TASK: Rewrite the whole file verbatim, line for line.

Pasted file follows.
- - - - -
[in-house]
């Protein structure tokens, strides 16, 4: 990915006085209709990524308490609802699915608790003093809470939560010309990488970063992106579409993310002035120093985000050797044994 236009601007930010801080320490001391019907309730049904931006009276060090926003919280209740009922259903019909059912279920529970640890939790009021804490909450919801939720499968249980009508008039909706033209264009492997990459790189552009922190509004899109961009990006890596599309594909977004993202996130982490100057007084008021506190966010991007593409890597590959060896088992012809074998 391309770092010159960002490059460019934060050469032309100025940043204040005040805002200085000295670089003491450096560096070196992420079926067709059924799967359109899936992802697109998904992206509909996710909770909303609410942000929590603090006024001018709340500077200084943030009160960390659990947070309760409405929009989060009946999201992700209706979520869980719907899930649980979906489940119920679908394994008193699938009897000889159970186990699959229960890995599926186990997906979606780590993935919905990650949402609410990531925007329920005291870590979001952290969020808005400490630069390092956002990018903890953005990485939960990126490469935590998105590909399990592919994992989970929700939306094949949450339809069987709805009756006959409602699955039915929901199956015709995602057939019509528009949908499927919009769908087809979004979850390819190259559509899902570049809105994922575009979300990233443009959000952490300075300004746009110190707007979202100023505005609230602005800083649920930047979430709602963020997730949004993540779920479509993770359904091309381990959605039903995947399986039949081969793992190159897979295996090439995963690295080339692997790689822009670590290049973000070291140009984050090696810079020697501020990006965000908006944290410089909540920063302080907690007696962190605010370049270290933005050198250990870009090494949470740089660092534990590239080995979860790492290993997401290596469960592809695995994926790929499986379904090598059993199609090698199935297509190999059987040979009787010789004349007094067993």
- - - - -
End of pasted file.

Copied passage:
[in-house]
């Protein structure tokens, strides 16, 4: 990915006085209709990524308490609802699915608790003093809470939560010309990488970063992106579409993310002035120093985000050797044994 236009601007930010801080320490001391019907309730049904931006009276060090926003919280209740009922259903019909059912279920529970640890939790009021804490909450919801939720499968249980009508008039909706033209264009492997990459790189552009922190509004899109961009990006890596599309594909977004993202996130982490100057007084008021506190966010991007593409890597590959060896088992012809074998 391309770092010159960002490059460019934060050469032309100025940043204040005040805002200085000295670089003491450096560096070196992420079926067709059924799967359109899936992802697109998904992206509909996710909770909303609410942000929590603090006024001018709340500077200084943030009160960390659990947070309760409405929009989060009946999201992700209706979520869980719907899930649980979906489940119920679908394994008193699938009897000889159970186990699959229960890995599926186990997906979606780590993935919905990650949402609410990531925007329920005291870590979001952290969020808005400490630069390092956002990018903890953005990485939960990126490469935590998105590909399990592919994992989970929700939306094949949450339809069987709805009756006959409602699955039915929901199956015709995602057939019509528009949908499927919009769908087809979004979850390819190259559509899902570049809105994922575009979300990233443009959000952490300075300004746009110190707007979202100023505005609230602005800083649920930047979430709602963020997730949004993540779920479509993770359904091309381990959605039903995947399986039949081969793992190159897979295996090439995963690295080339692997790689822009670590290049973000070291140009984050090696810079020697501020990006965000908006944290410089909540920063302080907690007696962190605010370049270290933005050198250990870009090494949470740089660092534990590239080995979860790492290993997401290596469960592809695995994926790929499986379904090598059993199609090698199935297509190999059987040979009787010789004349007094067993």